November Surprises involves a lot of little flashes of time and one of the things I felt that helped accomplish really well is showing you the changing nature of friendships over the long durée. Lucy has boyfriends come and go and come again. She also friends come and go. And then there’s those friends that you’ll never lose. No matter how stupid you or they act, you can’t get rid of them. And you don’t want to, because it would be like losing your right arm. That’s Jack and Sharon. I loved these two. They were great friends, even if they had fights and even if they went through periods where they weren’t talking that much. Sometimes life gets in the way, but when it’s time, you can just pick up where you left of with these kinds of friends.
I think I had lots of really nerdy excited moments while reading November Surprise. I used to be a bit of political junkie, not quite to the extent that Lucy is, but I still could remember 90% of these moments and my reactions to them. A few of them were a bit before I started caring, but I certainly remember Bush breaking his “No New Taxes” promises and rejoicing about what it meant for Clinton. And the Clinton scandal isn’t one we’ll ever forget is it? And the Florida disaster that got Bush elected? oops, I was seriously going to try getting political, but I guess that last statement shows where I stand. I guess it’s probably a good thing to get out there though – Lucy is a Democrat and she has a seriously democratic view of events. That totally worked for me, because that’s pretty much the view I have of them too. I’m not sure what it would feel like to read the book if you had a Republican mindset. Maybe you’d just hate Lucy? Maybe not. She has Republican friends and it works, so maybe you’d get past that in her too.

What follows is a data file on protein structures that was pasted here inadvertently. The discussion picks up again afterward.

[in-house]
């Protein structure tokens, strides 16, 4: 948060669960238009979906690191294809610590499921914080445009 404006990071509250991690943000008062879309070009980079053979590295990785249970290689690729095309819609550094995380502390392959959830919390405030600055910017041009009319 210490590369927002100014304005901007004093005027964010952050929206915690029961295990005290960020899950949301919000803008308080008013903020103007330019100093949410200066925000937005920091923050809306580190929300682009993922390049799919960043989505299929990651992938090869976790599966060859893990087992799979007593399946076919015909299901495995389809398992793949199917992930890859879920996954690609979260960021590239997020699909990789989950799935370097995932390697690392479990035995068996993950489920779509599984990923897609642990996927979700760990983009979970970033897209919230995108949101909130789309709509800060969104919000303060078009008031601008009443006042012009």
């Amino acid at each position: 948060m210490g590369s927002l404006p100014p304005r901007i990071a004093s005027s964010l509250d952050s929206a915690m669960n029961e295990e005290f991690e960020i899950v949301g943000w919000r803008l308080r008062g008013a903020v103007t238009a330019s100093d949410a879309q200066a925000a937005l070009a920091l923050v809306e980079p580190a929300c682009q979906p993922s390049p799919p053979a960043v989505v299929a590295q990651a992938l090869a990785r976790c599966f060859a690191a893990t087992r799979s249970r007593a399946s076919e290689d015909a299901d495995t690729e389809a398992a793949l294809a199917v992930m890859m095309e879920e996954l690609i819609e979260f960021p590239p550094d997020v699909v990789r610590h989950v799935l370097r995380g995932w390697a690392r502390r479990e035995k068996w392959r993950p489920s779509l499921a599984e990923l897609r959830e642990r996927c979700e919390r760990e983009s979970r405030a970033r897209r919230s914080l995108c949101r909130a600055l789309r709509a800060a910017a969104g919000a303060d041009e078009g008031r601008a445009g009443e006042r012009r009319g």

I do not, however, think it’s essential to have a political mindset to enjoy November Surprise. Yet, the political moments make up a huge part of the book. But they really have more to do with how Lucy feels and responds to them, than your own personal feelings. Not to mention all the other cultural references. I got excited seeing bands I’d forgotten about mentioned, like U2. Or mentions to things like VHS tapes, Dunkaroos, and scrunchies. Those references made November Surprise so much fun.
November Surprise is kind of a hard book for me to put a label on in terms of genre. I want to call it a Romance, because a big part of her life moving forward has to do with her trying to fall in love. But in the scope of the book, the romance was light. I felt like November Surprise was more about just growing up and the things we do and the decisions we make and the things that are important to us as we go, shaping who we become. And you get pretty invested in who Lucy will become, with her romantic life being part of that. Shaping her as a person, was much more important.
Anyone late 20s or older will have a lot of fun with November Surprise, as it takes you down a culturally and politically shaped memory lane. A book about friendship and growing up, sure to bring a smile to your face.
Laurel has kindly provided a giveaway to go along with this book review and her Free Book Friday post from this past Friday – be sure to check it out if you haven’t already. You get your choice of Following My Toes and Staring in the movie of my life (both featured on FBF). Good luck!